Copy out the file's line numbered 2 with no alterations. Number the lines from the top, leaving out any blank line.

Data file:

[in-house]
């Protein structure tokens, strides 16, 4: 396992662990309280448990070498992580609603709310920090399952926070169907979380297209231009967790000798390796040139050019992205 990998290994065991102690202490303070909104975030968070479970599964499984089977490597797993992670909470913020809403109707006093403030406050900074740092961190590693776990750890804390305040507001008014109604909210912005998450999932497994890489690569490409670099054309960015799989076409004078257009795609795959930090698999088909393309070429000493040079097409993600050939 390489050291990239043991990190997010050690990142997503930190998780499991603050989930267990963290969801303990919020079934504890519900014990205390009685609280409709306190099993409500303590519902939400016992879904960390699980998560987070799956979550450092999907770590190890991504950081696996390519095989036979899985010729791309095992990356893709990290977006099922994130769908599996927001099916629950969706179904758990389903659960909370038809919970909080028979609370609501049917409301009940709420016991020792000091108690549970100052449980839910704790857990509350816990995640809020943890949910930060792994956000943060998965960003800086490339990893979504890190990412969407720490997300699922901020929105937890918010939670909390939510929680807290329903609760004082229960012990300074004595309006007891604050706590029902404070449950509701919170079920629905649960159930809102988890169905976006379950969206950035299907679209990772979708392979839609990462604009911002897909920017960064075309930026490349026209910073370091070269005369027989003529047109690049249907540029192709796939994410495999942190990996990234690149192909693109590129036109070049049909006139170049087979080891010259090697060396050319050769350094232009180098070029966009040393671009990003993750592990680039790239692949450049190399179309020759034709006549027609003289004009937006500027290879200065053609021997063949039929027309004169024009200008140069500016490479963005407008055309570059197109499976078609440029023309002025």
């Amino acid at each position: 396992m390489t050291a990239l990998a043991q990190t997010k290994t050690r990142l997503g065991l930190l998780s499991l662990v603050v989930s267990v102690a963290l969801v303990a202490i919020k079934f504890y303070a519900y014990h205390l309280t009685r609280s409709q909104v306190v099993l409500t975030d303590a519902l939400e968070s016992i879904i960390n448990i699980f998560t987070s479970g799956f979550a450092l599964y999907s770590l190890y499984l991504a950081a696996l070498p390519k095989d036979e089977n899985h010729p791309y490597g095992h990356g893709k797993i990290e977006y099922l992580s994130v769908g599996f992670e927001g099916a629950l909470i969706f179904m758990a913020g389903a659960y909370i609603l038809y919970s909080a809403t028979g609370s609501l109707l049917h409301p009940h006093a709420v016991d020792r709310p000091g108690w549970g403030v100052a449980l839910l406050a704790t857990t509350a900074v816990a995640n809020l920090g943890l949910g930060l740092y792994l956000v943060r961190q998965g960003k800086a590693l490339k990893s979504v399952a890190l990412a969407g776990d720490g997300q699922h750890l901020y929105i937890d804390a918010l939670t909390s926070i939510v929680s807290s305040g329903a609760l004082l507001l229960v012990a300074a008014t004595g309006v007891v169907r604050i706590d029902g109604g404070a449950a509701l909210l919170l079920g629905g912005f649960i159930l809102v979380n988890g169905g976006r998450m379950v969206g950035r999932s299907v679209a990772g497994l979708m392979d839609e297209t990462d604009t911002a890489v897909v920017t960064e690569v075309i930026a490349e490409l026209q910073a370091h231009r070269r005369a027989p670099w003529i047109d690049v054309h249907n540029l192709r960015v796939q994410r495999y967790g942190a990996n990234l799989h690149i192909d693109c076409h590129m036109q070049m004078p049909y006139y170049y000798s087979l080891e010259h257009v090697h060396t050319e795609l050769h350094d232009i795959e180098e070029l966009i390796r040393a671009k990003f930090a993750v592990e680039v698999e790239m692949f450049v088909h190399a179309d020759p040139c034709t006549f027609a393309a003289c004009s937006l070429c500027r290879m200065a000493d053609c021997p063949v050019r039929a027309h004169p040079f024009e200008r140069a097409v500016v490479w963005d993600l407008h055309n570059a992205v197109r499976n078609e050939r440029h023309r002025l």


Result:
């Protein structure tokens, strides 16, 4: 396992662990309280448990070498992580609603709310920090399952926070169907979380297209231009967790000798390796040139050019992205 990998290994065991102690202490303070909104975030968070479970599964499984089977490597797993992670909470913020809403109707006093403030406050900074740092961190590693776990750890804390305040507001008014109604909210912005998450999932497994890489690569490409670099054309960015799989076409004078257009795609795959930090698999088909393309070429000493040079097409993600050939 390489050291990239043991990190997010050690990142997503930190998780499991603050989930267990963290969801303990919020079934504890519900014990205390009685609280409709306190099993409500303590519902939400016992879904960390699980998560987070799956979550450092999907770590190890991504950081696996390519095989036979899985010729791309095992990356893709990290977006099922994130769908599996927001099916629950969706179904758990389903659960909370038809919970909080028979609370609501049917409301009940709420016991020792000091108690549970100052449980839910704790857990509350816990995640809020943890949910930060792994956000943060998965960003800086490339990893979504890190990412969407720490997300699922901020929105937890918010939670909390939510929680807290329903609760004082229960012990300074004595309006007891604050706590029902404070449950509701919170079920629905649960159930809102988890169905976006379950969206950035299907679209990772979708392979839609990462604009911002897909920017960064075309930026490349026209910073370091070269005369027989003529047109690049249907540029192709796939994410495999942190990996990234690149192909693109590129036109070049049909006139170049087979080891010259090697060396050319050769350094232009180098070029966009040393671009990003993750592990680039790239692949450049190399179309020759034709006549027609003289004009937006500027290879200065053609021997063949039929027309004169024009200008140069500016490479963005407008055309570059197109499976078609440029023309002025």